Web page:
Sugar Works, French West Indies, 1667
Although labeled, Sucrerie (sugar works), this image shows more than activities associated with sugar making. The numbers on the image are identified in the legend underneath. Central to the scene is the sugar works, including the ox-drawn mill with vertical rollers (1), the furnace and boilers in which the sugar juice (coming down the gutter from the mill) is boiled (2), and the formes, that is, the conical sugar pots, usually earthenware, in which the raw sugar was placed for for draining. Enslaved laborers are depicted carrying canes to the mill and feeding it in the rollers. Also shown are various trees (6 [the coconut], 7, 11), plants (5 [sugar cane],8, 9), where vinegar is made (4), the huts of the enslaved (10).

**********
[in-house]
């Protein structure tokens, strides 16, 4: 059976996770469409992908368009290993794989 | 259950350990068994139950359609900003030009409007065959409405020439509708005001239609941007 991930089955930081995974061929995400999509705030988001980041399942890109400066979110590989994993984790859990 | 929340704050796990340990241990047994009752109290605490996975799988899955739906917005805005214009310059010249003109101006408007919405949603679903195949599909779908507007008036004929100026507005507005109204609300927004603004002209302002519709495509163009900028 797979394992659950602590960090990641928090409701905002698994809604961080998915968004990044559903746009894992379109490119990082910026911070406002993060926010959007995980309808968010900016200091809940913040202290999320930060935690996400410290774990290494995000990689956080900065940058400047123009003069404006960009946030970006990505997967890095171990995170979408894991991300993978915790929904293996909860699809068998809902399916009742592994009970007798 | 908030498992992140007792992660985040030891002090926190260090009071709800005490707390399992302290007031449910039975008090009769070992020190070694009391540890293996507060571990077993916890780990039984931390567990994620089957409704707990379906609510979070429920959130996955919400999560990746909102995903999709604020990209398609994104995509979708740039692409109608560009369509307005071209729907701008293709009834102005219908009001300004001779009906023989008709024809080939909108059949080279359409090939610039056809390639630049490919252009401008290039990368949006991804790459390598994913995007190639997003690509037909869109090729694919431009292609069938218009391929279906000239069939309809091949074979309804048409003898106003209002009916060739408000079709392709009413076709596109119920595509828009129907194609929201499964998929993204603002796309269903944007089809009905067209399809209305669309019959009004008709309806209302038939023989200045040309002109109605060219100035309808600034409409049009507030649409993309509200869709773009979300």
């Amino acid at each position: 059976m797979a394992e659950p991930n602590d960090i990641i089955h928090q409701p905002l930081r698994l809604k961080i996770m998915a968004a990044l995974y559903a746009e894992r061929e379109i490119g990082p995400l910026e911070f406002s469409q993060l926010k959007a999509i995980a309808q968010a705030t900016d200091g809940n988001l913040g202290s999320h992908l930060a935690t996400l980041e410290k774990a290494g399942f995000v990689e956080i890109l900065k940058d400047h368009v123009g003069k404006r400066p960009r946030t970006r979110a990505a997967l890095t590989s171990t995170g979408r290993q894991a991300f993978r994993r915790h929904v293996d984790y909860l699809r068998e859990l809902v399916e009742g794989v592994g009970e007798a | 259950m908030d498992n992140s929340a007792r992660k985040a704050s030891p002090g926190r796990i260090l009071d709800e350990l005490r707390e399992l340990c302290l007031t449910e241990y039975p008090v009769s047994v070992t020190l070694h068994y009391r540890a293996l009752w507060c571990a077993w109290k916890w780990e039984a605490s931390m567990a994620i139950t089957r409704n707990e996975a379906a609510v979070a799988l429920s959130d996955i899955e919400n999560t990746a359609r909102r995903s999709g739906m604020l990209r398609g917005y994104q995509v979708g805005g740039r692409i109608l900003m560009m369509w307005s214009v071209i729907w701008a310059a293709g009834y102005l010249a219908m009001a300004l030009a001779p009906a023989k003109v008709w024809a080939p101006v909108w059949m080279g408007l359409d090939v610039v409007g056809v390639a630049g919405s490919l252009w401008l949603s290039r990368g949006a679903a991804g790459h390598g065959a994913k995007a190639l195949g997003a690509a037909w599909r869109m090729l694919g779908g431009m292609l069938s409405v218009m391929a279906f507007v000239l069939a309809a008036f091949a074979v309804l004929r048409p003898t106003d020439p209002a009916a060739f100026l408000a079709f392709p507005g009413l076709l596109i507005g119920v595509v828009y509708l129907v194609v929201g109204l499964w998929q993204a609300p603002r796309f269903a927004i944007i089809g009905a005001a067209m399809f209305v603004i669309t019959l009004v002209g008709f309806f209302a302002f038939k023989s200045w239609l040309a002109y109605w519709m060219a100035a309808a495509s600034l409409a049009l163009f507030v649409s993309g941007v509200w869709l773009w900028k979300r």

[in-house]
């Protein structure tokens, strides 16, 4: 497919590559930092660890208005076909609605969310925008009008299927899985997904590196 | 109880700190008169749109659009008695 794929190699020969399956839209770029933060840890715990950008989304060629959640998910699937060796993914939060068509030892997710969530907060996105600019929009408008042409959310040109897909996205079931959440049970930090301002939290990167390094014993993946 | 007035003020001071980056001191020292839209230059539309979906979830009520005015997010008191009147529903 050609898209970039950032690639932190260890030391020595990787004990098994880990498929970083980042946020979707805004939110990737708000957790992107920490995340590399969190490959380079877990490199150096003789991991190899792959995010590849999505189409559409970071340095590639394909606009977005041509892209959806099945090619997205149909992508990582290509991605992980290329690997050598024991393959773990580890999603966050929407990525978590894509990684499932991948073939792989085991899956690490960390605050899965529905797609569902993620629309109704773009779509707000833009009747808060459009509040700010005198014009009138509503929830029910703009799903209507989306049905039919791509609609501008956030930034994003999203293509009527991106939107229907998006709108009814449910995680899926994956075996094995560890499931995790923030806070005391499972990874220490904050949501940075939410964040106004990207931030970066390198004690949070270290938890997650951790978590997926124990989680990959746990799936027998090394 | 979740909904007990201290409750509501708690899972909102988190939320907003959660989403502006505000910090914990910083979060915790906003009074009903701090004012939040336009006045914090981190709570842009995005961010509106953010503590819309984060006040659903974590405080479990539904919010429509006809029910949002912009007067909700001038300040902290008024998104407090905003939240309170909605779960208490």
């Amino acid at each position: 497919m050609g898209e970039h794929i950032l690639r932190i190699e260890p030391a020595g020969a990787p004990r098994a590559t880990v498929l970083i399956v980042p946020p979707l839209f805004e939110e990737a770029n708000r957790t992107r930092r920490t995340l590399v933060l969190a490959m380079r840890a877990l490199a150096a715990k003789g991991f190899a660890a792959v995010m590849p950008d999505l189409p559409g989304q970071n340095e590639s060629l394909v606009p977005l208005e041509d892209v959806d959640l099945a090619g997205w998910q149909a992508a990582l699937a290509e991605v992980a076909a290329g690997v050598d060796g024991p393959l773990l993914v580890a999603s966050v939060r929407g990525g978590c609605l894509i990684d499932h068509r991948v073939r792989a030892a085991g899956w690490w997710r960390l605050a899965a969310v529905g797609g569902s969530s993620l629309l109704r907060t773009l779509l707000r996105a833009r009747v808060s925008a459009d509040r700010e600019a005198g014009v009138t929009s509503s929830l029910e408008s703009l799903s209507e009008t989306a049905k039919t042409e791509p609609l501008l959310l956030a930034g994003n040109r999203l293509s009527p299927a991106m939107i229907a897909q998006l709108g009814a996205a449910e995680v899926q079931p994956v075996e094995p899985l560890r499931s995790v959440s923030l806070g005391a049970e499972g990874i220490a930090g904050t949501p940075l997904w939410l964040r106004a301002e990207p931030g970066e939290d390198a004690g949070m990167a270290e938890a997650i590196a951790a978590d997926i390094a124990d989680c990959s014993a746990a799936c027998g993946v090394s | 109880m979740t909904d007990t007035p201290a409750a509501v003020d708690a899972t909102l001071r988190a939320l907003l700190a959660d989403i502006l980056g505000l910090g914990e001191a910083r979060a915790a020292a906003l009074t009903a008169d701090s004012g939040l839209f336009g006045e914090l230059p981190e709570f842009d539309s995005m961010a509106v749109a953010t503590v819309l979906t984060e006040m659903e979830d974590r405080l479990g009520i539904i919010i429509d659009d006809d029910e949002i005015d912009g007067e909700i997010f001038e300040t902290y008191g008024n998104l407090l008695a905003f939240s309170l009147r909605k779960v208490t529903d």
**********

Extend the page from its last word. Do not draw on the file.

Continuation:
Jean Baptiste DuTertre, Histoire Générale des Antilles Habitées par les Francois (Paris, 1667), vol. 2, p. 122. (Copy in the John Carter Brown Library at Brown University)
DuTertre, Jean Baptiste
Image is in the public domain. Metadata is available under Creative Commons Attribution-NonCommercial 4.0 International.
"Sugar Works, French West Indies, 1667", Slavery Images: A Visual Record of the African Slave Trade and Slave Life in the Early African Diaspora, accessed April 2, 2020, http://www.slaveryimages.org/s/slaveryimages/item/1178